(photo by Brian Murphy)
With two weeks to prepare for a key matchup against a divisional opponent on the brink of a total collapse, the Washington Redskins laid a big, fat egg.
While other teams have had success against the Philadelphia Eagles this season by getting off to a quick start on offense and then aggressively pursuing quarterback/turnover machine Mike Vick on defense, the Redskins were unable to do either.
Instead, the Redskins offense was horrifically inept and the defense was unable to avoid costly penalties while simultaneously failing to stop (or even slow down) Philadelphia’s balance of passing and rushing plays.
Basically, it was the perfect storm of suck and the team’s abysmal start doomed Washington’s chances of driving the final nail in the coffin of hated rival on a week when people in Philadelphia were already calling for the firing of their head coach, Andy Reid.
Unfortunately, the fact that the Redskins were thoroughly unprepared when they took the field shouldn’t really come as a surprise to anyone who has been watching the team in 2011.
That’s because the Eagles game was just the latest chapter in the team’s continuing struggle to resemble a competently-run offense during the opening stages of a contest.
Forget mid-game adjustments, the coaching staff – led by head coach Mike Shanahan and his hand-picked offensive coordinator Kyle Shanahan – needs to completely re-evaluate how they approach game-planning the first 15 minutes of action.
Why? Because the Redskins have scored just one first-quarter touchdown this season, and it came against the winless St. Louis Rams. In the team’s other four games, Washington has been outscored 24-6 in the opening quarter.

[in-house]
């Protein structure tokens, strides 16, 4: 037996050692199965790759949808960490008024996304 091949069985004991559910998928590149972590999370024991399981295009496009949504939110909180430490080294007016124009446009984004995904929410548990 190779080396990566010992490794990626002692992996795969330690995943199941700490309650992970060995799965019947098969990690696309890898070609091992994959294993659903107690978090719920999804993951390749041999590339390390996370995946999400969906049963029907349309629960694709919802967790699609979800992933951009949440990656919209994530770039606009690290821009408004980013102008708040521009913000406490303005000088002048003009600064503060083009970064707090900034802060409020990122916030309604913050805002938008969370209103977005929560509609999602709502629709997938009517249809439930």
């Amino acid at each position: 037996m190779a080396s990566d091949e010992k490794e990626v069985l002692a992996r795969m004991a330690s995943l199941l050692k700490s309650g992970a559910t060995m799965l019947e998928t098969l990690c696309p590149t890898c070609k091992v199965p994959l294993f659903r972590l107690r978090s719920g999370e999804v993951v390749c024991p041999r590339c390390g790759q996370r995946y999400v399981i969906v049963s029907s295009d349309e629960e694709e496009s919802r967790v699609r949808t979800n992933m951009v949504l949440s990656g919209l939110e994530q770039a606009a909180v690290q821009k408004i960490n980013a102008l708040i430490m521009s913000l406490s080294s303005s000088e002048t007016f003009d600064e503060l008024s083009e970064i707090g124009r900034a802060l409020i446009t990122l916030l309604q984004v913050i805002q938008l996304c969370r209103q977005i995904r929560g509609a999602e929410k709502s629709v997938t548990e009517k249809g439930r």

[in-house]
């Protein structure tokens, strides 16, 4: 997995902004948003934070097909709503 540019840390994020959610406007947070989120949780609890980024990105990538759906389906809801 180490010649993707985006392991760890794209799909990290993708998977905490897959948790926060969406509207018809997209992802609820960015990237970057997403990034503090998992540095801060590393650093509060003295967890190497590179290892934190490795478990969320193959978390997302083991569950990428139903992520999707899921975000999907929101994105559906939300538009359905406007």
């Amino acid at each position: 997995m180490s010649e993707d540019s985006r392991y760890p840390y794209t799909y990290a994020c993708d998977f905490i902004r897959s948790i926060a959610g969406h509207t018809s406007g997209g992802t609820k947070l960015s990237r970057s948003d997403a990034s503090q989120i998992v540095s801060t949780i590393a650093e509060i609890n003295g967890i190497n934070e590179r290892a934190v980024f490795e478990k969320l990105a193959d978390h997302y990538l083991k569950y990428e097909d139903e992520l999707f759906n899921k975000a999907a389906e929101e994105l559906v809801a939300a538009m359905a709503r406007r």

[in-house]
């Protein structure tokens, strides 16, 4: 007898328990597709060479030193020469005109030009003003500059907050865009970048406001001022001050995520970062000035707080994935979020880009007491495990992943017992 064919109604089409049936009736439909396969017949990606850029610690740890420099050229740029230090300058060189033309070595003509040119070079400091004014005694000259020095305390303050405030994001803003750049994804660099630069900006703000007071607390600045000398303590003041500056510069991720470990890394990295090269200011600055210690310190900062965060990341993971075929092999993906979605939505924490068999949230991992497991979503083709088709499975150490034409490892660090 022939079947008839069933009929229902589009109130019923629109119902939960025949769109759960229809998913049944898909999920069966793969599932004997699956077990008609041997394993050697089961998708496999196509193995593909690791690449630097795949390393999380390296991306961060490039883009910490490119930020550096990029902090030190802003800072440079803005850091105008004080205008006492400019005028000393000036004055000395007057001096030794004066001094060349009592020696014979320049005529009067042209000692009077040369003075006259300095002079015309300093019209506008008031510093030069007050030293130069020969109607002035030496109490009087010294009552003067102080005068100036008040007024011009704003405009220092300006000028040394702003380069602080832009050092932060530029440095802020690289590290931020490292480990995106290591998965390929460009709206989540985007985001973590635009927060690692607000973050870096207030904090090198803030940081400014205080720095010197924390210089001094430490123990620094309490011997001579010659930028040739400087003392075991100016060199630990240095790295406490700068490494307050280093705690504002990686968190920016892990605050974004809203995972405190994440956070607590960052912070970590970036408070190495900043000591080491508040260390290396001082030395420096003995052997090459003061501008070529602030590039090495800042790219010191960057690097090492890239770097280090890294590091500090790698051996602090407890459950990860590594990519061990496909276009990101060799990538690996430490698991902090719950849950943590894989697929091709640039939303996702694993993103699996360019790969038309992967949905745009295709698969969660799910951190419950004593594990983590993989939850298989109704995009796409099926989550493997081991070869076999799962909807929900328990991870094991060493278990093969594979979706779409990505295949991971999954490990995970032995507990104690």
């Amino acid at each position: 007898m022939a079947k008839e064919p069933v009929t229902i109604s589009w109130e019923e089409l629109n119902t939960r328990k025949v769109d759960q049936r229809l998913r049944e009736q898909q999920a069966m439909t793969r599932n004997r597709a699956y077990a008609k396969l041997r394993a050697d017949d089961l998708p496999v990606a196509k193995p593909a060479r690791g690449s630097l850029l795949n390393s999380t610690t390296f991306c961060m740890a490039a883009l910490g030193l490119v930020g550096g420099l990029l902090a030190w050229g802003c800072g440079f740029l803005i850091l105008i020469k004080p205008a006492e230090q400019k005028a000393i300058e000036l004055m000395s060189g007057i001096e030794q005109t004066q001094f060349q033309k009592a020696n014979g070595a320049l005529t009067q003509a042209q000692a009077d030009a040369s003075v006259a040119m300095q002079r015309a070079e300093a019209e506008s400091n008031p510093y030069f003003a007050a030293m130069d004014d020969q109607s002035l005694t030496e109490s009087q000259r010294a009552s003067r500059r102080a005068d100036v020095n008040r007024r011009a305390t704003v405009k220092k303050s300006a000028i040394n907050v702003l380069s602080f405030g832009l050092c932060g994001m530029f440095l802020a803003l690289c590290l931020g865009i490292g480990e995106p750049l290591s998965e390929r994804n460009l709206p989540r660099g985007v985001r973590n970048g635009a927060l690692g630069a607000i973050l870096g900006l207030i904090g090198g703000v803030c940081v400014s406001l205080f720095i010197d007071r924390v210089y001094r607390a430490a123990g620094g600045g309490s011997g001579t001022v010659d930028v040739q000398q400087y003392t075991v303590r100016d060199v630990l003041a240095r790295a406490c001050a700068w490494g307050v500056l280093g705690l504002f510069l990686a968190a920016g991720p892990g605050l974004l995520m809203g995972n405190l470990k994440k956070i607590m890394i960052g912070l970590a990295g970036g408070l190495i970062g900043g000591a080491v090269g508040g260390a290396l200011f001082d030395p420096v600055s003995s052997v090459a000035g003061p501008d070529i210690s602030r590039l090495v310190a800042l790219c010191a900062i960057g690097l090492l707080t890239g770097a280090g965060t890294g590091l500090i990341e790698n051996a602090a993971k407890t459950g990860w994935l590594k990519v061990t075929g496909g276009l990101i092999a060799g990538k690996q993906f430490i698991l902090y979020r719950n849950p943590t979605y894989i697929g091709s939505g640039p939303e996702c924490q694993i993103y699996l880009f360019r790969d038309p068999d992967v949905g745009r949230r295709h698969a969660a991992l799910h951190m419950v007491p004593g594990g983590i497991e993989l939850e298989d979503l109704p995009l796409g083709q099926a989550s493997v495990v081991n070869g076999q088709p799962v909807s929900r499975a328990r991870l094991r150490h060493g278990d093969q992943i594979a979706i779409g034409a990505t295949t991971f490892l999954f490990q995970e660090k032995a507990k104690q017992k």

Aside from a 10-play, 42-yard drive that resulted in a field goal against Dallas, the Redskins have been at their worst on the opening drive. In the other four games, the burgundy and gold’s opening drive has resulted in two punts and two interceptions.
With numbers like that, it’s nearly impossible for the Redskins to make a worst first impression against an opponent. And let’s be brutally honest about the situation – we’re not exactly talking about a murderer’s row of competition here either.
Washington’s opponents through the first five games this season have had a combined 9-18 record. What’s going to happen when the Redskins have to face teams that are actually good?
On second thought, please don’t answer that. Some things are clearly better off left unsaid.
In the season opener, the Redskins opening quarter drives consisted of two punts, a missed field goal and a touchdown run by Tim Hightower.*
*Remember him? Neither does Kyle Shanahan.
The following week, against the Arizona Cardinals, the Redskins were able to muster two interceptions and a field goal in the opening frame.
Week 3 featured an offensive explosion – at least by local standards – when the Redskins put together drives that resulted in two field goals and a punt in the first quarter against Dallas on Monday Night Football.
Up next was a matchup against the Rams, a winless doormat that has been unable to stop the run all season long. So naturally the Redskins outsmarted themselves and started the game with five consecutive passing plays.
After 15 minutes of action, the Redskins had a punt and a touchdown pass from Rex Grossman to receiver Santana Moss against St. Louis.